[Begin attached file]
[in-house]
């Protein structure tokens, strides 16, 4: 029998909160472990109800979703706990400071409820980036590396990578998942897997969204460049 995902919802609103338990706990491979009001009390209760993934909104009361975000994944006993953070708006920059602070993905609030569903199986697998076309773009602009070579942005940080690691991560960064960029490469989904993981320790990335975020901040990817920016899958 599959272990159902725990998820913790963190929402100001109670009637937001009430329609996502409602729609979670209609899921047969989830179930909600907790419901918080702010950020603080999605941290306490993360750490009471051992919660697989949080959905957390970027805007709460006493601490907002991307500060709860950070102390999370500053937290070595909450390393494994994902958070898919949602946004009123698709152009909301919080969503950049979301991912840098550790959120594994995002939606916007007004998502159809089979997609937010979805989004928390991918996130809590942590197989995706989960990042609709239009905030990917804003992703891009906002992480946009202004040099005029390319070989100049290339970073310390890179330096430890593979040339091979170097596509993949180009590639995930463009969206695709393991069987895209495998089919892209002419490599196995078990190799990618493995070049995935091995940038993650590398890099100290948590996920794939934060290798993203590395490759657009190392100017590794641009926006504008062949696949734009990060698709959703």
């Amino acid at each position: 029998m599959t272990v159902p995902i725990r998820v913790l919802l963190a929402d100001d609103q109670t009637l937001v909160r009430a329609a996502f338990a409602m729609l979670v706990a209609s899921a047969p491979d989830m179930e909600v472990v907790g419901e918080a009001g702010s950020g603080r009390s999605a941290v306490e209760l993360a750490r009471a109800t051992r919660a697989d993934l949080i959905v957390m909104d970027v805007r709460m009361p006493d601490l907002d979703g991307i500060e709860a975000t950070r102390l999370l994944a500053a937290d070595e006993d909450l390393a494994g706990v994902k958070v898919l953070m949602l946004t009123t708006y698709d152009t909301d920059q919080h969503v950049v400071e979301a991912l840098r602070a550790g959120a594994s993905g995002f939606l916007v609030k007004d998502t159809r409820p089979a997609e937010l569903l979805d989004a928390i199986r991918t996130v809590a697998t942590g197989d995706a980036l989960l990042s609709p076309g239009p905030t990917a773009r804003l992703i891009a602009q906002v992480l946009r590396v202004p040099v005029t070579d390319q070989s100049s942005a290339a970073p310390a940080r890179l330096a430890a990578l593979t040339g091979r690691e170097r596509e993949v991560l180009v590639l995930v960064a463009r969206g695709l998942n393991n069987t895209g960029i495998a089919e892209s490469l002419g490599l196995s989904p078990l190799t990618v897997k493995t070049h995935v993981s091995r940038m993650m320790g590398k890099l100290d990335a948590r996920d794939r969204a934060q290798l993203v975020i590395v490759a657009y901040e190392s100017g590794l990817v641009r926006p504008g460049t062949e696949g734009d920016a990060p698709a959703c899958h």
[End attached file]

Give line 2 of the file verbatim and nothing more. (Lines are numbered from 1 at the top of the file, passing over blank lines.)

């Protein structure tokens, strides 16, 4: 029998909160472990109800979703706990400071409820980036590396990578998942897997969204460049 995902919802609103338990706990491979009001009390209760993934909104009361975000994944006993953070708006920059602070993905609030569903199986697998076309773009602009070579942005940080690691991560960064960029490469989904993981320790990335975020901040990817920016899958 599959272990159902725990998820913790963190929402100001109670009637937001009430329609996502409602729609979670209609899921047969989830179930909600907790419901918080702010950020603080999605941290306490993360750490009471051992919660697989949080959905957390970027805007709460006493601490907002991307500060709860950070102390999370500053937290070595909450390393494994994902958070898919949602946004009123698709152009909301919080969503950049979301991912840098550790959120594994995002939606916007007004998502159809089979997609937010979805989004928390991918996130809590942590197989995706989960990042609709239009905030990917804003992703891009906002992480946009202004040099005029390319070989100049290339970073310390890179330096430890593979040339091979170097596509993949180009590639995930463009969206695709393991069987895209495998089919892209002419490599196995078990190799990618493995070049995935091995940038993650590398890099100290948590996920794939934060290798993203590395490759657009190392100017590794641009926006504008062949696949734009990060698709959703």